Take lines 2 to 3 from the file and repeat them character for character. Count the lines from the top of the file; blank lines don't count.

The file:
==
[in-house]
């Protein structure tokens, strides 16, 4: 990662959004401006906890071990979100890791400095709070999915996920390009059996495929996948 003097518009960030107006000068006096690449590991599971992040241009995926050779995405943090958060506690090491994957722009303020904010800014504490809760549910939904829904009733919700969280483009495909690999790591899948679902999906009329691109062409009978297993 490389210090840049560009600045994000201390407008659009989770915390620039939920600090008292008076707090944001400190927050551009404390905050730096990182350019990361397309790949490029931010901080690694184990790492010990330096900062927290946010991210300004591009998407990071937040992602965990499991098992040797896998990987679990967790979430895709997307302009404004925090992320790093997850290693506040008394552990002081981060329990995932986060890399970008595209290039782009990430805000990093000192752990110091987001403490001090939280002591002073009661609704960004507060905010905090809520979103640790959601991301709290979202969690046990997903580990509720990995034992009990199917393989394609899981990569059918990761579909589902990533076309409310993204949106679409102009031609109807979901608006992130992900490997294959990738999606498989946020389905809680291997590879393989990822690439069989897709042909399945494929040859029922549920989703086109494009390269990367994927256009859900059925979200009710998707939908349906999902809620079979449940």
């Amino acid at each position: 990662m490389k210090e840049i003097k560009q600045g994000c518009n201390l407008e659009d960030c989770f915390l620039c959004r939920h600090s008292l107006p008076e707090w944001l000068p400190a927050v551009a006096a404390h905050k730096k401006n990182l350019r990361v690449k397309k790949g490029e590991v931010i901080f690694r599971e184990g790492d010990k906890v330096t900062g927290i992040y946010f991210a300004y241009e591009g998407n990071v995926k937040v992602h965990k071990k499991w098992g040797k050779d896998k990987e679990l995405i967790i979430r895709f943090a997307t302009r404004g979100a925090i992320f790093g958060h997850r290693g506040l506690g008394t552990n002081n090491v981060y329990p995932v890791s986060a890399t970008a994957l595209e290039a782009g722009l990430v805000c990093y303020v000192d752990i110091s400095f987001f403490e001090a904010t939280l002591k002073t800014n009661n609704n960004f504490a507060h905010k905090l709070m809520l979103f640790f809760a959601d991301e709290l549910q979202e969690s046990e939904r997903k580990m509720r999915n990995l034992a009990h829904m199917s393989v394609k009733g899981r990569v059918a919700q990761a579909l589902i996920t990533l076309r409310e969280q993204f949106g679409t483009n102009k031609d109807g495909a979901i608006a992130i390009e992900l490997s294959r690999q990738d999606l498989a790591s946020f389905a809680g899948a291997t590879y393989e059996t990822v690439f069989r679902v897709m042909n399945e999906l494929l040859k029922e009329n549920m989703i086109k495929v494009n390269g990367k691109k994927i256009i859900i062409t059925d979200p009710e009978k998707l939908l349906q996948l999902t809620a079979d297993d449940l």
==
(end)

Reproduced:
């Protein structure tokens, strides 16, 4: 990662959004401006906890071990979100890791400095709070999915996920390009059996495929996948 003097518009960030107006000068006096690449590991599971992040241009995926050779995405943090958060506690090491994957722009303020904010800014504490809760549910939904829904009733919700969280483009495909690999790591899948679902999906009329691109062409009978297993 490389210090840049560009600045994000201390407008659009989770915390620039939920600090008292008076707090944001400190927050551009404390905050730096990182350019990361397309790949490029931010901080690694184990790492010990330096900062927290946010991210300004591009998407990071937040992602965990499991098992040797896998990987679990967790979430895709997307302009404004925090992320790093997850290693506040008394552990002081981060329990995932986060890399970008595209290039782009990430805000990093000192752990110091987001403490001090939280002591002073009661609704960004507060905010905090809520979103640790959601991301709290979202969690046990997903580990509720990995034992009990199917393989394609899981990569059918990761579909589902990533076309409310993204949106679409102009031609109807979901608006992130992900490997294959990738999606498989946020389905809680291997590879393989990822690439069989897709042909399945494929040859029922549920989703086109494009390269990367994927256009859900059925979200009710998707939908349906999902809620079979449940």
């Amino acid at each position: 990662m490389k210090e840049i003097k560009q600045g994000c518009n201390l407008e659009d960030c989770f915390l620039c959004r939920h600090s008292l107006p008076e707090w944001l000068p400190a927050v551009a006096a404390h905050k730096k401006n990182l350019r990361v690449k397309k790949g490029e590991v931010i901080f690694r599971e184990g790492d010990k906890v330096t900062g927290i992040y946010f991210a300004y241009e591009g998407n990071v995926k937040v992602h965990k071990k499991w098992g040797k050779d896998k990987e679990l995405i967790i979430r895709f943090a997307t302009r404004g979100a925090i992320f790093g958060h997850r290693g506040l506690g008394t552990n002081n090491v981060y329990p995932v890791s986060a890399t970008a994957l595209e290039a782009g722009l990430v805000c990093y303020v000192d752990i110091s400095f987001f403490e001090a904010t939280l002591k002073t800014n009661n609704n960004f504490a507060h905010k905090l709070m809520l979103f640790f809760a959601d991301e709290l549910q979202e969690s046990e939904r997903k580990m509720r999915n990995l034992a009990h829904m199917s393989v394609k009733g899981r990569v059918a919700q990761a579909l589902i996920t990533l076309r409310e969280q993204f949106g679409t483009n102009k031609d109807g495909a979901i608006a992130i390009e992900l490997s294959r690999q990738d999606l498989a790591s946020f389905a809680g899948a291997t590879y393989e059996t990822v690439f069989r679902v897709m042909n399945e999906l494929l040859k029922e009329n549920m989703i086109k495929v494009n390269g990367k691109k994927i256009i859900i062409t059925d979200p009710e009978k998707l939908l349906q996948l999902t809620a079979d297993d449940l």